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The BookBrowse Review

Published September 20, 2017

ISSN: 1930-0018

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The BookBrowse Review

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  • Blog:
    6 Books That Help You Talk About Death and End-of-Life Care
  • Notable:
    Recycle Book Club
  • Wordplay:
    Y Can't M A S P O O A S E
  • Book Giveaway:
    If the Creek Don't Rise
  • Quote:
    The only completely consistent people are the dead
Book Jacket

Logical Family
A Memoir
by Armistead Maupin
3 Oct 2017
304 pages
Publisher: Harper
ISBN-13: 9780062391223
Critics:
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In this long-awaited memoir, the beloved author of the bestselling Tales of the City series chronicles his odyssey from the old South to freewheeling San Francisco, and his evolution from curious youth to ground-breaking writer and gay rights pioneer.

Born in the mid-twentieth century and raised in the heart of conservative North Carolina, Armistead Maupin lost his virginity to another man "on the very spot where the first shots of the Civil War were fired." Realizing that the South was too small for him, this son of a traditional lawyer packed his earthly belongings into his Opel GT (including a beloved portrait of a Confederate ancestor), and took to the road in search of adventure. It was a journey that would lead him from a homoerotic Navy initiation ceremony in the jungles of Vietnam to that strangest of strange lands: San Francisco in the early 1970s.

Reflecting on the profound impact those closest to him have had on his life, Maupin shares his candid search for his "logical family," the people he could call his own. "Sooner or later, we have to venture beyond our biological family to find our logical one, the one that actually makes sense for us," he writes. "We have to, if we are to live without squandering our lives." From his loving relationship with his palm-reading Grannie who insisted Maupin was the reincarnation of her artistic bachelor cousin, Curtis, to an awkward conversation about girls with President Richard Nixon in the Oval Office, Maupin tells of the extraordinary individuals and situations that shaped him into one of the most influential writers of the last century.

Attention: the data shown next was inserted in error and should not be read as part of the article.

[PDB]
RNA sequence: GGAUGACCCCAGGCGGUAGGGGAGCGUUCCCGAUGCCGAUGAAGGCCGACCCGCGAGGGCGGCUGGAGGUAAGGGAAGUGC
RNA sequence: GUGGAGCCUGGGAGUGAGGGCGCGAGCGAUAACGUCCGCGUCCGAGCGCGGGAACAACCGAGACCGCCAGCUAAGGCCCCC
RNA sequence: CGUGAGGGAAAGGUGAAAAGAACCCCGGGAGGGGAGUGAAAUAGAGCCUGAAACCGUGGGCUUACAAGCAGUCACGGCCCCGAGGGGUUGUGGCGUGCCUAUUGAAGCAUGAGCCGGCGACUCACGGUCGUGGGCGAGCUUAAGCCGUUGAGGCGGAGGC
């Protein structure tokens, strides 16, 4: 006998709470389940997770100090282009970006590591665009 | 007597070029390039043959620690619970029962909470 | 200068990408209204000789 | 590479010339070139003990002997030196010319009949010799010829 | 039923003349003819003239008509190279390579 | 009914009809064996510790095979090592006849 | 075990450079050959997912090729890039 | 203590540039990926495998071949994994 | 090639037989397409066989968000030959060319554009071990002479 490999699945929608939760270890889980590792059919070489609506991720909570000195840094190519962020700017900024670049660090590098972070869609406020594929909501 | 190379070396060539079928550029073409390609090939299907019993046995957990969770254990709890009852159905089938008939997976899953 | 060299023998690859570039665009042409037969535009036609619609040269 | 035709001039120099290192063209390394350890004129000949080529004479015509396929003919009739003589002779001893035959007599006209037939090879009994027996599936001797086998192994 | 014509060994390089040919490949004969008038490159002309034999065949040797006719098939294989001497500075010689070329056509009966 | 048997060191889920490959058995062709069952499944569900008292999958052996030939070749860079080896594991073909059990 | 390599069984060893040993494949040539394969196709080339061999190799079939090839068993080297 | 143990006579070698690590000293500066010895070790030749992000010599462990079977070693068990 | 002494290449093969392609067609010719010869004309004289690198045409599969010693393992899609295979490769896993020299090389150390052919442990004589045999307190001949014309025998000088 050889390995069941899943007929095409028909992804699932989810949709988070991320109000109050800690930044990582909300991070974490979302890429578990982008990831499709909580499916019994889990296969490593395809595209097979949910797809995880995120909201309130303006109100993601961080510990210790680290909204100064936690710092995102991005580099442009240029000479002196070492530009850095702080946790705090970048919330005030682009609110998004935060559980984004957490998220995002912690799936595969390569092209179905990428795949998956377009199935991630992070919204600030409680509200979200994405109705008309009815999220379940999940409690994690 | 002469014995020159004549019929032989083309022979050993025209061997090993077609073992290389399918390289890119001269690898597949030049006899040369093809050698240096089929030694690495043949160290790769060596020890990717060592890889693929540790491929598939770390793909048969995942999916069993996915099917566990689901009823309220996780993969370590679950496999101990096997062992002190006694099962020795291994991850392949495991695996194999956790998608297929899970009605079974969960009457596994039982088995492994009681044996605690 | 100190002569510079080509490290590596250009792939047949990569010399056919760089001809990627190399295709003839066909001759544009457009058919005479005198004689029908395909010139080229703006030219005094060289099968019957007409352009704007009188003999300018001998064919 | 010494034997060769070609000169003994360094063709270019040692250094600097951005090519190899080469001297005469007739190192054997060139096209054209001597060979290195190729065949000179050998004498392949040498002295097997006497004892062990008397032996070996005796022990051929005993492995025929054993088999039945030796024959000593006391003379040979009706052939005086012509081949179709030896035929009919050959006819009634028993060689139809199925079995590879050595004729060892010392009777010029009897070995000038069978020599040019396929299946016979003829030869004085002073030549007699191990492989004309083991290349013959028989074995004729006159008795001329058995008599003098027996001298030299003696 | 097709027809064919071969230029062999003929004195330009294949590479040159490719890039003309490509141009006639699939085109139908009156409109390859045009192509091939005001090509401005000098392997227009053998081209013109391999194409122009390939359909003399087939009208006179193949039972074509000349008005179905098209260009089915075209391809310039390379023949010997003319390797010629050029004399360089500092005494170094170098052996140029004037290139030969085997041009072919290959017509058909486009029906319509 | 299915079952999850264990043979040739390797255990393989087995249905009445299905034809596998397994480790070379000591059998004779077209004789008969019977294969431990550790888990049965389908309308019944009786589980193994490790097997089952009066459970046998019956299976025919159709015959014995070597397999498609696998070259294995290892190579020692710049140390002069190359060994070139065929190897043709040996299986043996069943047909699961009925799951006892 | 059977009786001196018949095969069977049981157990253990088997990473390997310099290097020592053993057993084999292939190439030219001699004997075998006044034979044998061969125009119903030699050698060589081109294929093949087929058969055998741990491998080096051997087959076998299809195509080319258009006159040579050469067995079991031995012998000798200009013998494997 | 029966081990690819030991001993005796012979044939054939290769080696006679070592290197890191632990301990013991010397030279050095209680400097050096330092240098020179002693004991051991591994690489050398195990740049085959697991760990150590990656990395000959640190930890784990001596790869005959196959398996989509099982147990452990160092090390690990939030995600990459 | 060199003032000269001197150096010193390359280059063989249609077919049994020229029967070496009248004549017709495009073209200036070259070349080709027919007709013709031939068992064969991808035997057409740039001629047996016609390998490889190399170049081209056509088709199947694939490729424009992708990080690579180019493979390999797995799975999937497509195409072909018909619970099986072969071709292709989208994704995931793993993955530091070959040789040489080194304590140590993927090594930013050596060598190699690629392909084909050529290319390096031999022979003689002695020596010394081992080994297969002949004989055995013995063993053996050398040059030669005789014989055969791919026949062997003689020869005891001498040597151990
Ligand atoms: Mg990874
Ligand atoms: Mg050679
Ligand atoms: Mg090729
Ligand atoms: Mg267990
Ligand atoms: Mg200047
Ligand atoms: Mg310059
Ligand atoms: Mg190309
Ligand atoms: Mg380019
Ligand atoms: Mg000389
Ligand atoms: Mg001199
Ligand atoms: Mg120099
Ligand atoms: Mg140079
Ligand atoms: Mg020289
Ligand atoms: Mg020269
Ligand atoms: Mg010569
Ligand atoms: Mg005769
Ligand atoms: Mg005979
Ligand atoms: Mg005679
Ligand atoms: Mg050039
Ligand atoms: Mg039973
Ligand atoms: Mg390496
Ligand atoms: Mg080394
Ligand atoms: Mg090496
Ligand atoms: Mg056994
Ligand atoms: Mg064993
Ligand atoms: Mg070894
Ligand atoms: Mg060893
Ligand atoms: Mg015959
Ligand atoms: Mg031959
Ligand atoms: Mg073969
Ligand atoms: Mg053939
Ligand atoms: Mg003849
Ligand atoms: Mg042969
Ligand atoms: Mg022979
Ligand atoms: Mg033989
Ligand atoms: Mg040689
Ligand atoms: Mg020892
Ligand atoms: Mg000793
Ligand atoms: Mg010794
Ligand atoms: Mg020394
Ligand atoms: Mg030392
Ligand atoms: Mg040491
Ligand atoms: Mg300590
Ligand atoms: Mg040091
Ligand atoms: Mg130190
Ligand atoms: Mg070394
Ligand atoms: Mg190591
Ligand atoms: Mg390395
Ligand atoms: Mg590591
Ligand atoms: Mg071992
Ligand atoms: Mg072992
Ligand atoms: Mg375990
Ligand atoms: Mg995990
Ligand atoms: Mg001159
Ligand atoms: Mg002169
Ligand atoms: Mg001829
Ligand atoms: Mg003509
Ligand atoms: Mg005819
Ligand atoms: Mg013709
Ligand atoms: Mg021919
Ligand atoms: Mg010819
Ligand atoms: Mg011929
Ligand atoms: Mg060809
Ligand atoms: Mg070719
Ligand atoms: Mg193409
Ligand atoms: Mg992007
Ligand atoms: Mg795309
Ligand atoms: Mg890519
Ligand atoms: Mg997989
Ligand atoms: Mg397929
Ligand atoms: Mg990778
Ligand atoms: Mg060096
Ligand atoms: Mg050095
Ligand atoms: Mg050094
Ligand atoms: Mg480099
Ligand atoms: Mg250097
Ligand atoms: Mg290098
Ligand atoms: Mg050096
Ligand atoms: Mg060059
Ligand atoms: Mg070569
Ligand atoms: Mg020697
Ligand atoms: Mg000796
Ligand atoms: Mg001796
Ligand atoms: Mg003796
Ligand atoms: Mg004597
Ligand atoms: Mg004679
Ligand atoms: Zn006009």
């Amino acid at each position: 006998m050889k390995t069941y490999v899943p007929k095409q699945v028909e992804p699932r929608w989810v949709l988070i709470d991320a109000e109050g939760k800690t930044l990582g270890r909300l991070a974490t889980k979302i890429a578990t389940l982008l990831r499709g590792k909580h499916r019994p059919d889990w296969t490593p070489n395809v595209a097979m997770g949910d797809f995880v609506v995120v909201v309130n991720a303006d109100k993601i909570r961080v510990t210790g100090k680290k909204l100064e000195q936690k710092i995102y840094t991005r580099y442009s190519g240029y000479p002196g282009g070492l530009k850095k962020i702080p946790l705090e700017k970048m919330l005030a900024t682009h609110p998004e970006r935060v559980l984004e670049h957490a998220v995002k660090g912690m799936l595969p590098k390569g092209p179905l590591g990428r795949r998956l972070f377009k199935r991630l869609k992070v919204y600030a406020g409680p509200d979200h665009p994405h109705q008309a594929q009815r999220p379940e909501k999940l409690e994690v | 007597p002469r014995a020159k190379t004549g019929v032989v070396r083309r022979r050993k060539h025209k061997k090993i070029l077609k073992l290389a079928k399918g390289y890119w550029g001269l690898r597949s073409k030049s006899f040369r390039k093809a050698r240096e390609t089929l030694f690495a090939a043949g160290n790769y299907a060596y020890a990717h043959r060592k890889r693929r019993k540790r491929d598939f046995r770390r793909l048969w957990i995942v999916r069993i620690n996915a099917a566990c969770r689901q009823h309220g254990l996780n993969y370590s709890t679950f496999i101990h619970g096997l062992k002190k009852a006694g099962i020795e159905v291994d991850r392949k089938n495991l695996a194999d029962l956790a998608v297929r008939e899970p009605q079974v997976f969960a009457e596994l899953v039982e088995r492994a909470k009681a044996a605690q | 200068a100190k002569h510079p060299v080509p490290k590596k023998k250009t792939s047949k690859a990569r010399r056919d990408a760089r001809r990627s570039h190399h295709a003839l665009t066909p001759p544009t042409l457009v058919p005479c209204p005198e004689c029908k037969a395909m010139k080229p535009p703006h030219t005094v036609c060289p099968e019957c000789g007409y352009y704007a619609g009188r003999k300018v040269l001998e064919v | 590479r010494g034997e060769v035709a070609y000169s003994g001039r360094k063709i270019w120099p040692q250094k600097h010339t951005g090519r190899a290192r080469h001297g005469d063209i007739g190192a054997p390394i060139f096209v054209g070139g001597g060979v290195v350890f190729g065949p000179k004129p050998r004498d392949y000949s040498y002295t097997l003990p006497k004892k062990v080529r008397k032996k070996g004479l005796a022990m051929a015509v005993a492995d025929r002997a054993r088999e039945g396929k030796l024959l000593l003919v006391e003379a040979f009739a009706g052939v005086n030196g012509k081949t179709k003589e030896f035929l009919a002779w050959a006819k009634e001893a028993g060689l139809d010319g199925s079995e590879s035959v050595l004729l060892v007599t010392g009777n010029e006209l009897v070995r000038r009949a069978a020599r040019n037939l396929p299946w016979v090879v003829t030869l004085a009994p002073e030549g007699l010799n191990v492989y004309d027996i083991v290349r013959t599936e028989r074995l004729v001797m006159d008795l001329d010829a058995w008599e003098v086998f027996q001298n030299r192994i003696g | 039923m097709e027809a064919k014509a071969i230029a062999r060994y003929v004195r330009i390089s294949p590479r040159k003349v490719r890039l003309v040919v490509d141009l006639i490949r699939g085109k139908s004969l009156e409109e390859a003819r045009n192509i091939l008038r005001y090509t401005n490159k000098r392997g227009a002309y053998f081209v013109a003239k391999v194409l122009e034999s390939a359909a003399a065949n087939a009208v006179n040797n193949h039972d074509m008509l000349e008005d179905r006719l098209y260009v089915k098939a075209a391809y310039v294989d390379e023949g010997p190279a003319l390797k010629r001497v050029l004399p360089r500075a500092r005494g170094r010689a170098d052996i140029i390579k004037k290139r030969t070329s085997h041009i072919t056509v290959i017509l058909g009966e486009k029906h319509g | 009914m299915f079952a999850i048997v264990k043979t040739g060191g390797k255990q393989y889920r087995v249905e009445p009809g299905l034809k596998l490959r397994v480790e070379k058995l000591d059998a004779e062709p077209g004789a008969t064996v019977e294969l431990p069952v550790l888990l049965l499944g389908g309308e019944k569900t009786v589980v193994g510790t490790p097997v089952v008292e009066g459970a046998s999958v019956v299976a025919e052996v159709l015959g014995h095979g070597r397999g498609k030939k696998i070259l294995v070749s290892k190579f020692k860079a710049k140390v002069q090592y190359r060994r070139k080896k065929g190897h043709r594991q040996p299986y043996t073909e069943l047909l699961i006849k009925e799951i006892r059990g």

Maupin recalls his losses and life-changing experiences with humor and unflinching honesty, and brings to life flesh-and-blood characters as endearing and unforgettable as the vivid, fraught men and women who populate his enchanting novels. What emerges is an illuminating portrait of the man who depicted the liberation and evolution of America's queer community over the last four decades with honesty and compassion—and inspired millions to claim their own lives.

"Starred Review. Maupin ties the bonds of joy and heartache he shares with both his families (biological and 'logical'), and in so doing he has crafted a nuanced reflection on what it means to love and be loved in a flawed but beautiful world."- Publishers Weekly

"Starred Review. There could be no more appropriate title for Maupin's own tale, which relates his coming of age from a rigidly conservative Southern childhood to one of the most notable writers of the 20th century. Maupin writes vibrantly…. With just the right amounts of humor, thoughtfulness, and poignancy." - Library Journal

"It is easy to understand Maupin's reputation for geniality, given his openheartedness as a person and his honesty as a writer; and that will make this delightful chronicle attractive to a wide range of readers, whether they're familiar with his fiction or not." - Booklist

"Engaging reminiscences from an ebullient storyteller." - Kirkus Reviews

"A book for any of us, gay or straight, who have had to find our family. Maupin is one of America's finest storytellers, and the story of his life is a story as fascinating, as delightful and as compulsive as any of the tales he has made up for us." - Neil Gaiman

"I fell in love with Maupin's effervescent Tales of the City decades ago, and his genius turn at memoir is no less compelling. Logical Family is a must read." - Mary Karr

Armistead Maupin was born in Washington, D.C., in 1944 but grew up in Raleigh, North Carolina. A graduate of the University of North Carolina, he served as a naval officer in the Mediterranean and with the River Patrol Force in Vietnam. Maupin worked as a reporter for a newspaper in Charleston, South Carolina, before being assigned to the San Francisco bureau of the Associated Press in 1971. In 1976 he launched his groundbreaking Tales of the City serial in the San Francisco Chronicle.

Maupin is the author of several novels, including the seven-volume Tales of the City series, Maybe the Moon, The Night Listener and, most recently, Michael Tolliver Lives. Three miniseries starring Olympia Dukakis and Laura Linney were made from the first three Tales novels. The Night Listener became a feature film starring Robin Williams and Toni Collette.

Maupin lives in San Francisco with his husband, Christopher Turner.

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